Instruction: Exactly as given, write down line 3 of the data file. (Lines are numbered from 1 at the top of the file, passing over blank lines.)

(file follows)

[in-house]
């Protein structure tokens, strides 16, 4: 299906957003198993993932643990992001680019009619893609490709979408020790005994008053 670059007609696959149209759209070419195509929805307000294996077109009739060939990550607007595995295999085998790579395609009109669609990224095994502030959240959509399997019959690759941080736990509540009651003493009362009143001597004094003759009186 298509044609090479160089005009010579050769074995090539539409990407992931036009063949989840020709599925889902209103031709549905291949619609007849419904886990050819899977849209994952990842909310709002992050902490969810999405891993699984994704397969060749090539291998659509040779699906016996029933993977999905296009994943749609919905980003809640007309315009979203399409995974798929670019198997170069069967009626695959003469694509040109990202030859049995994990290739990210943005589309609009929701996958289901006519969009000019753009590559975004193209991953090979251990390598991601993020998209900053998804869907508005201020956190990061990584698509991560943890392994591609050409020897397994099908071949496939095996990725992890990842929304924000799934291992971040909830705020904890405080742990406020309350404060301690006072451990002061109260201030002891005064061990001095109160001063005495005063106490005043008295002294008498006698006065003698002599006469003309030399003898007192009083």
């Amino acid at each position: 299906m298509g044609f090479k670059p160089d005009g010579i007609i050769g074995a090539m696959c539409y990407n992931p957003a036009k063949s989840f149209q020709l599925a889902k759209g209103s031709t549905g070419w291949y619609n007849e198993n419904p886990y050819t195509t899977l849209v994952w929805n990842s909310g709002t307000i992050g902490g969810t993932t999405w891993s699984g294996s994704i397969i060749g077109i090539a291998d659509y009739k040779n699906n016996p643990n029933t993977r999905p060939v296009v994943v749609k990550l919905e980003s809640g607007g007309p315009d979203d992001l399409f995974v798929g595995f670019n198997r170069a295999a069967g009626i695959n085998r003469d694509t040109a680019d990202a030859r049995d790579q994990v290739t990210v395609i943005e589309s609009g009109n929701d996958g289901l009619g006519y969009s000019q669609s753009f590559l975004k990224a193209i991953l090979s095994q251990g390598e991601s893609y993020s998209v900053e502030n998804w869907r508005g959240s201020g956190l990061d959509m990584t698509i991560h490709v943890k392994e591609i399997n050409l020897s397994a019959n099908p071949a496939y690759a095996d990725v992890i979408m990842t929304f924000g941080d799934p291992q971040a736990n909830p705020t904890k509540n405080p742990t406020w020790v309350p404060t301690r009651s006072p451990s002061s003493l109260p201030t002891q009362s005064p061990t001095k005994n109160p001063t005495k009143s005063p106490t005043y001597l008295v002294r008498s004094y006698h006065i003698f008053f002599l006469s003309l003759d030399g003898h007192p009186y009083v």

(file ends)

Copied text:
């Amino acid at each position: 299906m298509g044609f090479k670059p160089d005009g010579i007609i050769g074995a090539m696959c539409y990407n992931p957003a036009k063949s989840f149209q020709l599925a889902k759209g209103s031709t549905g070419w291949y619609n007849e198993n419904p886990y050819t195509t899977l849209v994952w929805n990842s909310g709002t307000i992050g902490g969810t993932t999405w891993s699984g294996s994704i397969i060749g077109i090539a291998d659509y009739k040779n699906n016996p643990n029933t993977r999905p060939v296009v994943v749609k990550l919905e980003s809640g607007g007309p315009d979203d992001l399409f995974v798929g595995f670019n198997r170069a295999a069967g009626i695959n085998r003469d694509t040109a680019d990202a030859r049995d790579q994990v290739t990210v395609i943005e589309s609009g009109n929701d996958g289901l009619g006519y969009s000019q669609s753009f590559l975004k990224a193209i991953l090979s095994q251990g390598e991601s893609y993020s998209v900053e502030n998804w869907r508005g959240s201020g956190l990061d959509m990584t698509i991560h490709v943890k392994e591609i399997n050409l020897s397994a019959n099908p071949a496939y690759a095996d990725v992890i979408m990842t929304f924000g941080d799934p291992q971040a736990n909830p705020t904890k509540n405080p742990t406020w020790v309350p404060t301690r009651s006072p451990s002061s003493l109260p201030t002891q009362s005064p061990t001095k005994n109160p001063t005495k009143s005063p106490t005043y001597l008295v002294r008498s004094y006698h006065i003698f008053f002599l006469s003309l003759d030399g003898h007192p009186y009083v």